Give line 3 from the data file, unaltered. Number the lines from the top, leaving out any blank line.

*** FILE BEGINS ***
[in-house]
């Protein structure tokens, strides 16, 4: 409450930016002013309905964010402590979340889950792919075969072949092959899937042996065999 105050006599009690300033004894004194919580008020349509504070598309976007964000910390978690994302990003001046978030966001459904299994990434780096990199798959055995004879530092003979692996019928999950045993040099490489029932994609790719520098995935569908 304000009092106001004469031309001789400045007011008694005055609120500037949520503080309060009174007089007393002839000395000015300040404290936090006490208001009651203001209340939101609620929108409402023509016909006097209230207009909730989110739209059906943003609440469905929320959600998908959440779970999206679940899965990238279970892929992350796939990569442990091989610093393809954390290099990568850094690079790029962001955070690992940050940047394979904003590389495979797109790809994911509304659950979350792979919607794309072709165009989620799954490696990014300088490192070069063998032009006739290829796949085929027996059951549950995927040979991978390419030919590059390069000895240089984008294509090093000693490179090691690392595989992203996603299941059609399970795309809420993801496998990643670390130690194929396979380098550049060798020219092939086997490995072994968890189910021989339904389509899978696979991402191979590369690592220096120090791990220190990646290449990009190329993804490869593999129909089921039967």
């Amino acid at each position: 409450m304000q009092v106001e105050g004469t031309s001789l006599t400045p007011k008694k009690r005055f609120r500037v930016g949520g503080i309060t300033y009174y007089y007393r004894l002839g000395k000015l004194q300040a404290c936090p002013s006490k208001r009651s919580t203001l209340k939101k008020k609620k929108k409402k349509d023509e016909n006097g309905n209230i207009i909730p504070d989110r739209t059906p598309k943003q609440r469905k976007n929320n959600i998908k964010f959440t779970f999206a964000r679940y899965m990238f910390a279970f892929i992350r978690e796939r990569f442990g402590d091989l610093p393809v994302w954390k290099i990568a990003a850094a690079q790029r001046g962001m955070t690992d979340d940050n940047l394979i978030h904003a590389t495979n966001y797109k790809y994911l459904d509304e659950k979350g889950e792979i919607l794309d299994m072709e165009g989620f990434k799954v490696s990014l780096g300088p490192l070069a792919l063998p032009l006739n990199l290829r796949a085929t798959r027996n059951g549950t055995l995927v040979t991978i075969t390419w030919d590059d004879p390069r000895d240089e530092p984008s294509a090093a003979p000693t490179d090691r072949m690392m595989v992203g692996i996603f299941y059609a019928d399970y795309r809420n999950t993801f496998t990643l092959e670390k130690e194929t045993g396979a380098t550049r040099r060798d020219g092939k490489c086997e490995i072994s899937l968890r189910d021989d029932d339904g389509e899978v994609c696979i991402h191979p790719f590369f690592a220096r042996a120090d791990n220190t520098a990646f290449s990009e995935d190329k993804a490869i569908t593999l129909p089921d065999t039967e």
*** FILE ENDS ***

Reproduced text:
């Amino acid at each position: 409450m304000q009092v106001e105050g004469t031309s001789l006599t400045p007011k008694k009690r005055f609120r500037v930016g949520g503080i309060t300033y009174y007089y007393r004894l002839g000395k000015l004194q300040a404290c936090p002013s006490k208001r009651s919580t203001l209340k939101k008020k609620k929108k409402k349509d023509e016909n006097g309905n209230i207009i909730p504070d989110r739209t059906p598309k943003q609440r469905k976007n929320n959600i998908k964010f959440t779970f999206a964000r679940y899965m990238f910390a279970f892929i992350r978690e796939r990569f442990g402590d091989l610093p393809v994302w954390k290099i990568a990003a850094a690079q790029r001046g962001m955070t690992d979340d940050n940047l394979i978030h904003a590389t495979n966001y797109k790809y994911l459904d509304e659950k979350g889950e792979i919607l794309d299994m072709e165009g989620f990434k799954v490696s990014l780096g300088p490192l070069a792919l063998p032009l006739n990199l290829r796949a085929t798959r027996n059951g549950t055995l995927v040979t991978i075969t390419w030919d590059d004879p390069r000895d240089e530092p984008s294509a090093a003979p000693t490179d090691r072949m690392m595989v992203g692996i996603f299941y059609a019928d399970y795309r809420n999950t993801f496998t990643l092959e670390k130690e194929t045993g396979a380098t550049r040099r060798d020219g092939k490489c086997e490995i072994s899937l968890r189910d021989d029932d339904g389509e899978v994609c696979i991402h191979p790719f590369f690592a220096r042996a120090d791990n220190t520098a990646f290449s990009e995935d190329k993804a490869i569908t593999l129909p089921d065999t039967e």